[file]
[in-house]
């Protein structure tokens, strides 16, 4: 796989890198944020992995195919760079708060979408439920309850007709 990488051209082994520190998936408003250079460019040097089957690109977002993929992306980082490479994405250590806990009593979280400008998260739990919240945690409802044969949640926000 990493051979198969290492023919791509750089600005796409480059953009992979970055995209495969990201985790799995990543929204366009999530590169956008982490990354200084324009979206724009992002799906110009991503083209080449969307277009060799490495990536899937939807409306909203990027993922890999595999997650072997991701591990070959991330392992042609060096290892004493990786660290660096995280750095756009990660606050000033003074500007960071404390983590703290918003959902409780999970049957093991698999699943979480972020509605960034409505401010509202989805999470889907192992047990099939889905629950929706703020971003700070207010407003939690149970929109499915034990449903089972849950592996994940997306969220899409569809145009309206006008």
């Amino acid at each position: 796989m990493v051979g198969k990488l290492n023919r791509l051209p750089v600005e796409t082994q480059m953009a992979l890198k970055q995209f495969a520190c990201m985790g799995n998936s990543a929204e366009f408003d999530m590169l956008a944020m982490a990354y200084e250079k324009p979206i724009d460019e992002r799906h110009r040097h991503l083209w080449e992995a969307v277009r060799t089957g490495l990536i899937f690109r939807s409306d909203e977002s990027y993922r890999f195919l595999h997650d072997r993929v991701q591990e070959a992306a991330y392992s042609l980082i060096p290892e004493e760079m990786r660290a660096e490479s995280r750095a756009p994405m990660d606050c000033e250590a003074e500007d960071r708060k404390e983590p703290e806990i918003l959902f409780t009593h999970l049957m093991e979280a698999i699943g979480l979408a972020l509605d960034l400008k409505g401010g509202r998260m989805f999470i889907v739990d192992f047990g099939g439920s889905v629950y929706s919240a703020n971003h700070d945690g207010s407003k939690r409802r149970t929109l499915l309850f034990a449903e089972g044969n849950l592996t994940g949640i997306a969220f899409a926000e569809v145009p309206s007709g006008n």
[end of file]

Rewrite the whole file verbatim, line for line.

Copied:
[in-house]
């Protein structure tokens, strides 16, 4: 796989890198944020992995195919760079708060979408439920309850007709 990488051209082994520190998936408003250079460019040097089957690109977002993929992306980082490479994405250590806990009593979280400008998260739990919240945690409802044969949640926000 990493051979198969290492023919791509750089600005796409480059953009992979970055995209495969990201985790799995990543929204366009999530590169956008982490990354200084324009979206724009992002799906110009991503083209080449969307277009060799490495990536899937939807409306909203990027993922890999595999997650072997991701591990070959991330392992042609060096290892004493990786660290660096995280750095756009990660606050000033003074500007960071404390983590703290918003959902409780999970049957093991698999699943979480972020509605960034409505401010509202989805999470889907192992047990099939889905629950929706703020971003700070207010407003939690149970929109499915034990449903089972849950592996994940997306969220899409569809145009309206006008």
């Amino acid at each position: 796989m990493v051979g198969k990488l290492n023919r791509l051209p750089v600005e796409t082994q480059m953009a992979l890198k970055q995209f495969a520190c990201m985790g799995n998936s990543a929204e366009f408003d999530m590169l956008a944020m982490a990354y200084e250079k324009p979206i724009d460019e992002r799906h110009r040097h991503l083209w080449e992995a969307v277009r060799t089957g490495l990536i899937f690109r939807s409306d909203e977002s990027y993922r890999f195919l595999h997650d072997r993929v991701q591990e070959a992306a991330y392992s042609l980082i060096p290892e004493e760079m990786r660290a660096e490479s995280r750095a756009p994405m990660d606050c000033e250590a003074e500007d960071r708060k404390e983590p703290e806990i918003l959902f409780t009593h999970l049957m093991e979280a698999i699943g979480l979408a972020l509605d960034l400008k409505g401010g509202r998260m989805f999470i889907v739990d192992f047990g099939g439920s889905v629950y929706s919240a703020n971003h700070d945690g207010s407003k939690r409802r149970t929109l499915l309850f034990a449903e089972g044969n849950l592996t994940g949640i997306a969220f899409a926000e569809v145009p309206s007709g006008n």